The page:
Wintery Knight

…integrating Christian faith and knowledge in the public square

Why do atheists like Dan Barker abandon their faith?

Unbelievable’s latest radio show featured a discussion with former Christian Dan Barker, the founder and co-President of the Freedom From Religion Foundation.

The MP3 file is here. (60 minutes)

I thought that I would make some general comments about why I think that many people leave the Christian faith, and what you should be careful of in order to avoid following in Dan Barker’s footsteps, specifically.

Basically, there are four major reasons why people leave Christianity.

  1. They want to do something immoral with impunity. This type of person wants to do something immoral that is forbidden by Christianity, like pre-marital sex. They dump Christianity in order to feel better about seeking happiness in this life, apart from God and his moral duties.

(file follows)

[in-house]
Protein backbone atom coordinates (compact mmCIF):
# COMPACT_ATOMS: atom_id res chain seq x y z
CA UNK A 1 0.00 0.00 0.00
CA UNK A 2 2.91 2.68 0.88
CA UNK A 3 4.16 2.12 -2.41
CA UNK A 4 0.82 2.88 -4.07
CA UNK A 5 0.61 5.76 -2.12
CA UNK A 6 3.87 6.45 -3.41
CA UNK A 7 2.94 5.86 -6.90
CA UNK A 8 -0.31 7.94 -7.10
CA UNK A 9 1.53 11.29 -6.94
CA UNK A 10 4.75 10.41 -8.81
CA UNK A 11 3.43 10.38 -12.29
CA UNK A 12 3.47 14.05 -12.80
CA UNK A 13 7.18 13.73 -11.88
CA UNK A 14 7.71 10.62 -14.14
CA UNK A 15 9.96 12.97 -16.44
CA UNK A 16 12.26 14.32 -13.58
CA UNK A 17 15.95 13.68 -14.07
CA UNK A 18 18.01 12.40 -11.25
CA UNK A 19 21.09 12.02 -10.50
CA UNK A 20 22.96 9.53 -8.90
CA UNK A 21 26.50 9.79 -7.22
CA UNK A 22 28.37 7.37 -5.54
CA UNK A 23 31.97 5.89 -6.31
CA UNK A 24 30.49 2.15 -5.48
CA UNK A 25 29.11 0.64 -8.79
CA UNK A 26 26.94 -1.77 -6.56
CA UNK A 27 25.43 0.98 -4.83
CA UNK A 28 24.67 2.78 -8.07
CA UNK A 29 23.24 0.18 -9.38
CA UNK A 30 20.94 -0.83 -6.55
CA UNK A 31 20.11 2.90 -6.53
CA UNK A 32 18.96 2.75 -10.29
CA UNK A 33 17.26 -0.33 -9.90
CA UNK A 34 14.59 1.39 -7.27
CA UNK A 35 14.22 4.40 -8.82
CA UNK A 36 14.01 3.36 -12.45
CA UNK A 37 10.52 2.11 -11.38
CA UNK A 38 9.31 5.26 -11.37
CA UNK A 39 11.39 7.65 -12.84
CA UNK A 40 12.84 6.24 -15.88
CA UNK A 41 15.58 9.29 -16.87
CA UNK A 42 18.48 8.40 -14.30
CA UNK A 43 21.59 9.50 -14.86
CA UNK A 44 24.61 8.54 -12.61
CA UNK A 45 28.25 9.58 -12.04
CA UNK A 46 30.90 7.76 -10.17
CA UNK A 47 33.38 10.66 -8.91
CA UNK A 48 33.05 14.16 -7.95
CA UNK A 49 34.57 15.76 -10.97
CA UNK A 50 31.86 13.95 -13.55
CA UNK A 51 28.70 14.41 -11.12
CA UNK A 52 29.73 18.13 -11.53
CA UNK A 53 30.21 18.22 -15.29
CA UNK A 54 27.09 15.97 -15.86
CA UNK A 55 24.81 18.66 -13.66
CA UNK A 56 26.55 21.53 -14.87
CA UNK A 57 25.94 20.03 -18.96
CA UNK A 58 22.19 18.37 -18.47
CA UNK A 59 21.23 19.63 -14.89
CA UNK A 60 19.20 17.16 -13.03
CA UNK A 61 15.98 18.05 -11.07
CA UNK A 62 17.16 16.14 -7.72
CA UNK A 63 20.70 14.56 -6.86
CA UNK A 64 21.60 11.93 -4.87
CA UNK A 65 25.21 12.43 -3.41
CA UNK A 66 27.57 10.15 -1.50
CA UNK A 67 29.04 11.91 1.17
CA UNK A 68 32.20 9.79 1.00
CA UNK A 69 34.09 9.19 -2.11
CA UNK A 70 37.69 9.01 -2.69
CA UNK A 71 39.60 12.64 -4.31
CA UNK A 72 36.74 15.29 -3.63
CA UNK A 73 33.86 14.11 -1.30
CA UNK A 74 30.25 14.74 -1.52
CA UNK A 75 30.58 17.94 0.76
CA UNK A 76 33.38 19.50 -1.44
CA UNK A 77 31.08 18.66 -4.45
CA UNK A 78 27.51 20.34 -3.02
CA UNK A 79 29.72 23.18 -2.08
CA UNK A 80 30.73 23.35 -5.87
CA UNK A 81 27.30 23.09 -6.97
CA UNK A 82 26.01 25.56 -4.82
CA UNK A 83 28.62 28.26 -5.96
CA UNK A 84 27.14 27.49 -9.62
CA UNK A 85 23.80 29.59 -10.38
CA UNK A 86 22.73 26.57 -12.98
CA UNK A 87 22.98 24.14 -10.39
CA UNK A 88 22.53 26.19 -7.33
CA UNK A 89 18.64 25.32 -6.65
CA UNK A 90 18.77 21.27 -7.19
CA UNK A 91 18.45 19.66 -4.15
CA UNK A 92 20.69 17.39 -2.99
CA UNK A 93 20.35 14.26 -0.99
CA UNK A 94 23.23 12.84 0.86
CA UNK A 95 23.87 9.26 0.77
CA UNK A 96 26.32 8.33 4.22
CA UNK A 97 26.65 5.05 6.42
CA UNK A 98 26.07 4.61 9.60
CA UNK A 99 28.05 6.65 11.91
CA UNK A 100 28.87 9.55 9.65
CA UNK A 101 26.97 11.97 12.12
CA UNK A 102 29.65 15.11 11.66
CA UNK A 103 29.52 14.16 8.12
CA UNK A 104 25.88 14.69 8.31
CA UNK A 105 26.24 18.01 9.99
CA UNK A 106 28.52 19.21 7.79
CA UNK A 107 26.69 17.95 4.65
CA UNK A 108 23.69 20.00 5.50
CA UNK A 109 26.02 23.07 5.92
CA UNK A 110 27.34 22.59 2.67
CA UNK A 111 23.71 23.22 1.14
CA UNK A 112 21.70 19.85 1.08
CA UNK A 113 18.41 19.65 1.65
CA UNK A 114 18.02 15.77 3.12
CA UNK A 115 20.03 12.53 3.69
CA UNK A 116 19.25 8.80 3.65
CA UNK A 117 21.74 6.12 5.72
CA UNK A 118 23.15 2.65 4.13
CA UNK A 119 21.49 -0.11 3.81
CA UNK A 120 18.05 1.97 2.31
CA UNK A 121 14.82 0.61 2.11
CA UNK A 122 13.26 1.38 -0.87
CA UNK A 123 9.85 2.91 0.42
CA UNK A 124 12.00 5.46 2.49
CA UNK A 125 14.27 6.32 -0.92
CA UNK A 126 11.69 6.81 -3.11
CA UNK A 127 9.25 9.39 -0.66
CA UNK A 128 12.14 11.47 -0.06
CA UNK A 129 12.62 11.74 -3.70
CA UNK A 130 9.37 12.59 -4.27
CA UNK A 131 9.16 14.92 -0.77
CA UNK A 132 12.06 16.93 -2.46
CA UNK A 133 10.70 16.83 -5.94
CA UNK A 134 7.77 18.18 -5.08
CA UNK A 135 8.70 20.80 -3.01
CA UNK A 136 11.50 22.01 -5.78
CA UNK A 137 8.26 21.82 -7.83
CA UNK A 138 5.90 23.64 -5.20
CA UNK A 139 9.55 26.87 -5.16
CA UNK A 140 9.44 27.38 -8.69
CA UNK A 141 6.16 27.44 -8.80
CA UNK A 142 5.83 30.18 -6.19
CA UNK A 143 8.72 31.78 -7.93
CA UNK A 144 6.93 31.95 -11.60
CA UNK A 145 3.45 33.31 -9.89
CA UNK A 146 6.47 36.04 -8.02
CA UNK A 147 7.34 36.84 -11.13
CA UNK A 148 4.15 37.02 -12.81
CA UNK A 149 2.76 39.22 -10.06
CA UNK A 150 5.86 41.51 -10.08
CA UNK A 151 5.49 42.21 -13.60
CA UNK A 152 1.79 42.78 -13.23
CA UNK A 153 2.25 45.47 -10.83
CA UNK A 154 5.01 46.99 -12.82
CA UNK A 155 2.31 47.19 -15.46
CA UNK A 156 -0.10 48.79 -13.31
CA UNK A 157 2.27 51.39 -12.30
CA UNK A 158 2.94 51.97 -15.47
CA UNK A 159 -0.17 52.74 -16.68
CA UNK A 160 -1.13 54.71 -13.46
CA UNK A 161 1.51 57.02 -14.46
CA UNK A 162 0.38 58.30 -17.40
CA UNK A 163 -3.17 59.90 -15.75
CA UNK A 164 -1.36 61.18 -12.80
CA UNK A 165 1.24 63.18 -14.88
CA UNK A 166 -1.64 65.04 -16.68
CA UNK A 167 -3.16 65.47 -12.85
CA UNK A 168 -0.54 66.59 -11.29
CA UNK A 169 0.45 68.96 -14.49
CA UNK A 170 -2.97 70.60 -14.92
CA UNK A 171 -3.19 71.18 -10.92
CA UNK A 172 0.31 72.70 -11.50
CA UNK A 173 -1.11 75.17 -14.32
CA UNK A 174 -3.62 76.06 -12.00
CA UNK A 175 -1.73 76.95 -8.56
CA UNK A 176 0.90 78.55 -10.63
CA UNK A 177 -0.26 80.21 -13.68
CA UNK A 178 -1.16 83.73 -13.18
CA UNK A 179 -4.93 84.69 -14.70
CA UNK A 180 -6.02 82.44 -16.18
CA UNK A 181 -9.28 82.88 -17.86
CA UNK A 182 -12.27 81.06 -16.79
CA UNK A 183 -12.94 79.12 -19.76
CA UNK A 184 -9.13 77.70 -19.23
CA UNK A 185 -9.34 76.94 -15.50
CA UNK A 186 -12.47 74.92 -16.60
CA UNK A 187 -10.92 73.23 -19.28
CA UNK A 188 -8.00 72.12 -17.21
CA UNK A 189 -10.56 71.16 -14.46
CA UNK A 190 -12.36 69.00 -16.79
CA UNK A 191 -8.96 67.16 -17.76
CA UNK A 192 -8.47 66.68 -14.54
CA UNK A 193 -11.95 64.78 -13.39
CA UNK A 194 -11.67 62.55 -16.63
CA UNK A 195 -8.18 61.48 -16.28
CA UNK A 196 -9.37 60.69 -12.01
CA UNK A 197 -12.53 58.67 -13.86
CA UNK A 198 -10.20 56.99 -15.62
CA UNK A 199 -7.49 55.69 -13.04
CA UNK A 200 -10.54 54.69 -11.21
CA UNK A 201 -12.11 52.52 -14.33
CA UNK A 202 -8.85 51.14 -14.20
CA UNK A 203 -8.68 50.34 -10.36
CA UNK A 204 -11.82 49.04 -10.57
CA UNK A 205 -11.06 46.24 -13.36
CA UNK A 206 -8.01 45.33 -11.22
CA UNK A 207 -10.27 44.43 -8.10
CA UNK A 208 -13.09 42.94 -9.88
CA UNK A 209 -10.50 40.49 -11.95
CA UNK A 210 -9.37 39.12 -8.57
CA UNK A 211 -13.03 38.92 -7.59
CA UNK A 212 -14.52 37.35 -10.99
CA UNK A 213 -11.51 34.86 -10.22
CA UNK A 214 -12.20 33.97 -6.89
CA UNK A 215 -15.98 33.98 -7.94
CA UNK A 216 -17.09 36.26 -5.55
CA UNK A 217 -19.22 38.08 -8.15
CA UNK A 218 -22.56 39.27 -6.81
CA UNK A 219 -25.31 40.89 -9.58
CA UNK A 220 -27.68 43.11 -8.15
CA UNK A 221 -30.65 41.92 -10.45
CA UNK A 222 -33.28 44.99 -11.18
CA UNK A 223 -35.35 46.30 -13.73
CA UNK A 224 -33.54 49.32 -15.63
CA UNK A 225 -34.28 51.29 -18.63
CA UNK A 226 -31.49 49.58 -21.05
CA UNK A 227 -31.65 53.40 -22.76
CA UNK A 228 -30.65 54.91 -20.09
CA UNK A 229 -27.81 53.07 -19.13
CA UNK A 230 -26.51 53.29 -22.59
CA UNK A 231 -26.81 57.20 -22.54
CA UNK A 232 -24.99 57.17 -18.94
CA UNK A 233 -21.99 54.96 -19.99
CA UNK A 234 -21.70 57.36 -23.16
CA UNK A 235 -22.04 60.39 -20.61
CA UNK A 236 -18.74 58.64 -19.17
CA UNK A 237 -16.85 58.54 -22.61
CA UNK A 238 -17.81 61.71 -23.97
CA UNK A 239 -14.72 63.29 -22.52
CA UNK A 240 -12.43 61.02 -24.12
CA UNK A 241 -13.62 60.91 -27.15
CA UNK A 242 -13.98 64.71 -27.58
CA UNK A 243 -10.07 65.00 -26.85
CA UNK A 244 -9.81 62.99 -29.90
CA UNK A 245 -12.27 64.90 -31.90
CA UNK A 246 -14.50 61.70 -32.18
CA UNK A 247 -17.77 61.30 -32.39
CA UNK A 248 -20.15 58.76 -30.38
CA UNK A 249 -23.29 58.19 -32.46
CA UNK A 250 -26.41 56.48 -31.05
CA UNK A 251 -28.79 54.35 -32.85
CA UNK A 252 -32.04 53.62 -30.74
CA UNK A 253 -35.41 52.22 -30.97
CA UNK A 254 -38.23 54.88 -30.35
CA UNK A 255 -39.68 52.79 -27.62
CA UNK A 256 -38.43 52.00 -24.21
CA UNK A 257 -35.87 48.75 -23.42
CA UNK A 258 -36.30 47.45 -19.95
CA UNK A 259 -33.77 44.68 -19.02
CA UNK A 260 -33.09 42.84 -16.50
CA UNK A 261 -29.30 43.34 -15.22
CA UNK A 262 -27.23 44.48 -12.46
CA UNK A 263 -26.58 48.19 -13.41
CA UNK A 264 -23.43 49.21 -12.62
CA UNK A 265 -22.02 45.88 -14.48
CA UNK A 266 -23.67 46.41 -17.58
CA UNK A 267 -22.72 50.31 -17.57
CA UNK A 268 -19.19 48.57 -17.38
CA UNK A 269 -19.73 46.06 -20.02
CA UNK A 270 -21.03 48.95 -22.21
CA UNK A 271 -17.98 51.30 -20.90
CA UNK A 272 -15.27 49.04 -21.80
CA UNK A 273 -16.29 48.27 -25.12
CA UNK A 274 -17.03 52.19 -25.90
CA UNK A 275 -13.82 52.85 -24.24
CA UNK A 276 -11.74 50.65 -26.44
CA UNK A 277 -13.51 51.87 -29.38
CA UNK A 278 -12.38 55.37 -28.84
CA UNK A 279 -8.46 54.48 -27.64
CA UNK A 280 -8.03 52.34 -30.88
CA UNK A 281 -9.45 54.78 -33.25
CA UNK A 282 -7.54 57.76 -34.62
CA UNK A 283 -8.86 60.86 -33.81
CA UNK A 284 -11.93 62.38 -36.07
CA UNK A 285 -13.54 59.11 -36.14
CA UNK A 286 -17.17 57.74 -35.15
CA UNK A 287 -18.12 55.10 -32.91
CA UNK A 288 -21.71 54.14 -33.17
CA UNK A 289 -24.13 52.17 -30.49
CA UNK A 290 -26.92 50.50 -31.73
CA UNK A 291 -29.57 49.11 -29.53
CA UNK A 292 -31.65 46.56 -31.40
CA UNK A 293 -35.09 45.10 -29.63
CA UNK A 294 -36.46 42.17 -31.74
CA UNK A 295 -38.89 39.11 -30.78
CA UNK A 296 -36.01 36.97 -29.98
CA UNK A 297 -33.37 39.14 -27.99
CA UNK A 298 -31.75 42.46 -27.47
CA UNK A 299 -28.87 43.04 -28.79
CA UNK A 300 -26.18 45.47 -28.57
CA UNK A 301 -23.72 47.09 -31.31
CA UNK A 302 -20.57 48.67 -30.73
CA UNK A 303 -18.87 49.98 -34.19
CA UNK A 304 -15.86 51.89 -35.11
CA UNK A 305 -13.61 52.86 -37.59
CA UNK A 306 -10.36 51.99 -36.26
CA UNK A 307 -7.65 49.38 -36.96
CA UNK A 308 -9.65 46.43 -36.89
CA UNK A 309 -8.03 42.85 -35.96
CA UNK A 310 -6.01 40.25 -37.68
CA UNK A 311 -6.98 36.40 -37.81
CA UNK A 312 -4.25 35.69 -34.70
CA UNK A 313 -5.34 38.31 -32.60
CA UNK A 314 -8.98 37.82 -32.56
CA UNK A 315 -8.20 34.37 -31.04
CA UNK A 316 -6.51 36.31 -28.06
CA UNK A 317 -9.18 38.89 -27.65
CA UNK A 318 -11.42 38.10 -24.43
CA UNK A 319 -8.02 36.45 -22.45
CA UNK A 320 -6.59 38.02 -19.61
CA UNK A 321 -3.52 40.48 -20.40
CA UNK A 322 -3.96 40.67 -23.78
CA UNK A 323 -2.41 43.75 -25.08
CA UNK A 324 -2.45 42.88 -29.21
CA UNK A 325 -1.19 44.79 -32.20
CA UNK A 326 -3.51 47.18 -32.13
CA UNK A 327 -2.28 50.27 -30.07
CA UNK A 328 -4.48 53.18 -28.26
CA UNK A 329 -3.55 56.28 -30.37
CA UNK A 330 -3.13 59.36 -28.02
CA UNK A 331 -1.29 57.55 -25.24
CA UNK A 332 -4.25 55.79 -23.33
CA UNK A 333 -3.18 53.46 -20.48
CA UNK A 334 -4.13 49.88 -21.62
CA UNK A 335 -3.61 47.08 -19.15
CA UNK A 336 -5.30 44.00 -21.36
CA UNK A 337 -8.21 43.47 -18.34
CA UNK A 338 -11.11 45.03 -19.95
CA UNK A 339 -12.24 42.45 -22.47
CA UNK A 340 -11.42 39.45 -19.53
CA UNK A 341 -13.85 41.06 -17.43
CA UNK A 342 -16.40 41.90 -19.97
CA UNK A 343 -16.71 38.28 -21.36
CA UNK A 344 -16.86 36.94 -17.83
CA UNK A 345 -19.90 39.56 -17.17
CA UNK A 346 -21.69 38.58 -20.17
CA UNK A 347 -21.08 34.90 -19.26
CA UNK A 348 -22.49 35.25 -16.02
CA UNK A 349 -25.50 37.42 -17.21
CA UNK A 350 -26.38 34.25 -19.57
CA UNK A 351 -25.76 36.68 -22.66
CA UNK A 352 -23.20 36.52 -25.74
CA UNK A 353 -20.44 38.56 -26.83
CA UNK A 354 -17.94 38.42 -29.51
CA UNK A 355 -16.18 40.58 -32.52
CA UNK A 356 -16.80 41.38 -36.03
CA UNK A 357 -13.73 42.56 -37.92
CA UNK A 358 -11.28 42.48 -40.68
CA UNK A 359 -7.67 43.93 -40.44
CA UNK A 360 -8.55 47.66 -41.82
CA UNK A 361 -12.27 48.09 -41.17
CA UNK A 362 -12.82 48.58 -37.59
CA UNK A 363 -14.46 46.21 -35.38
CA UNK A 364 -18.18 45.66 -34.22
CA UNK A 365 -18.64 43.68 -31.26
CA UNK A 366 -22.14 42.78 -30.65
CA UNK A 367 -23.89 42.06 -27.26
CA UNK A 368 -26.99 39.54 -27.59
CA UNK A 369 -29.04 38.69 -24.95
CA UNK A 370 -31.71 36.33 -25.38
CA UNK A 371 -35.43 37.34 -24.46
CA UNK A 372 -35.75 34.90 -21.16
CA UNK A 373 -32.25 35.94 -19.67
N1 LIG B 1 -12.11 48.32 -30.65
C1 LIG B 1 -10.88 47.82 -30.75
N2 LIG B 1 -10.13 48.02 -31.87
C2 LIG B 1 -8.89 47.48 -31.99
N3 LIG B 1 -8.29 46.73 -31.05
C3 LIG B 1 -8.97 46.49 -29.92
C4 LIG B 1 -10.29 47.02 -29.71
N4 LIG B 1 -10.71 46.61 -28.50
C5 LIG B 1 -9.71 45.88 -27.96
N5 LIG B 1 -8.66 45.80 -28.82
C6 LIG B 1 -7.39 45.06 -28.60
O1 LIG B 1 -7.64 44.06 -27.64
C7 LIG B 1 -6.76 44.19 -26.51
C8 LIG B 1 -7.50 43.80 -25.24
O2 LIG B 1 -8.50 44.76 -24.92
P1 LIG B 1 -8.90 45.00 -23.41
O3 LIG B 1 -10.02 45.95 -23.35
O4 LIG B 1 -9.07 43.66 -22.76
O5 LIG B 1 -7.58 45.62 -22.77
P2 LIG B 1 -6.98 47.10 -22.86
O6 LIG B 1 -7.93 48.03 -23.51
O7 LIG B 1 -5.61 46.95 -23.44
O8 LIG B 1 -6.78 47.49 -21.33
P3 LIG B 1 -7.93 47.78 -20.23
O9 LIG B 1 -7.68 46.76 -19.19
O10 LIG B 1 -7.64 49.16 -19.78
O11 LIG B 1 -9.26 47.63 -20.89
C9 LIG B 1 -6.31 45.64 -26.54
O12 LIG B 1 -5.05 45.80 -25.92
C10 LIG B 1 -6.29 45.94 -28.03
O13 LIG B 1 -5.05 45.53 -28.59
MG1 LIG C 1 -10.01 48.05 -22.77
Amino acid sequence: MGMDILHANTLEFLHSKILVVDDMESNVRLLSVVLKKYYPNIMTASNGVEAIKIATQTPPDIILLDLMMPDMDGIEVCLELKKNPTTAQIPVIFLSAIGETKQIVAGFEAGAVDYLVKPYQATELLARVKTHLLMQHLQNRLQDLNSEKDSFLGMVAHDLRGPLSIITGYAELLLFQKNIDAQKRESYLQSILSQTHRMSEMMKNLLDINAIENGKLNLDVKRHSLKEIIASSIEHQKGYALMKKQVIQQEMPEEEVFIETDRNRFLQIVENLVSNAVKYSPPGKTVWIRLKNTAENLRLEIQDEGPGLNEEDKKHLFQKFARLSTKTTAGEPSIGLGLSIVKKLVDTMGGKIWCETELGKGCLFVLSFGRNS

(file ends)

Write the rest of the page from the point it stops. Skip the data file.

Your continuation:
2. They want to pursue happiness in irresponsible ways. This type of person thinks that God’s job is to save them when they act irresponsibly while pursuing happiness. When God disappoints them by not giving them what they want in order to be happy, they leave the faith.
  3. They want to be loved by people, not by God. This type of person thinks that Christianity is a tool that they can use to become popular. When they first try to articulate the gospel in public, they find that people don’t like them as much, and they feel bad about offending people with exclusive truth claims that they cannot back up using logic and evidence. So, they water down Christianity to get along with atheists, liberal Christians and other religions. Finally, they jettison Christianity completely and focus on making everyone feel good about whatever they believe.
  4. They don’t want to learn to defend their faith. This type of person is asked questions by skeptics that they cannot answer. Usually this happens when people go to university after growing up in the shelter of the Church. The questions and peer pressure make them feel stupid. Rather than investigate Christianity to see if it’s true and to prepare to defend it in public, they dump it so they can be thought of as part of the “smart” crowd.